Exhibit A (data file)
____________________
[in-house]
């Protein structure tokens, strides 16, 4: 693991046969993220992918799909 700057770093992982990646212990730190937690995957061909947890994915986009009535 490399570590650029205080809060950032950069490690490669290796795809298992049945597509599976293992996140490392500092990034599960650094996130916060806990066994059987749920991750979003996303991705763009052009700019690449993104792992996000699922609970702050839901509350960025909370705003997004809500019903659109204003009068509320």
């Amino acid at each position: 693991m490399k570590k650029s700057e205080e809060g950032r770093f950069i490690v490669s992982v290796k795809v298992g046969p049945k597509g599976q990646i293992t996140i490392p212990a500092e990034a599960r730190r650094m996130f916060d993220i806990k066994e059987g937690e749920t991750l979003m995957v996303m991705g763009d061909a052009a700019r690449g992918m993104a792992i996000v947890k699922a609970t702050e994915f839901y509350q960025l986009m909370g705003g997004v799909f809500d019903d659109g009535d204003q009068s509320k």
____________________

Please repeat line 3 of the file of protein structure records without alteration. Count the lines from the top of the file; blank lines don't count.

């Amino acid at each position: 693991m490399k570590k650029s700057e205080e809060g950032r770093f950069i490690v490669s992982v290796k795809v298992g046969p049945k597509g599976q990646i293992t996140i490392p212990a500092e990034a599960r730190r650094m996130f916060d993220i806990k066994e059987g937690e749920t991750l979003m995957v996303m991705g763009d061909a052009a700019r690449g992918m993104a792992i996000v947890k699922a609970t702050e994915f839901y509350q960025l986009m909370g705003g997004v799909f809500d019903d659109g009535d204003q009068s509320k």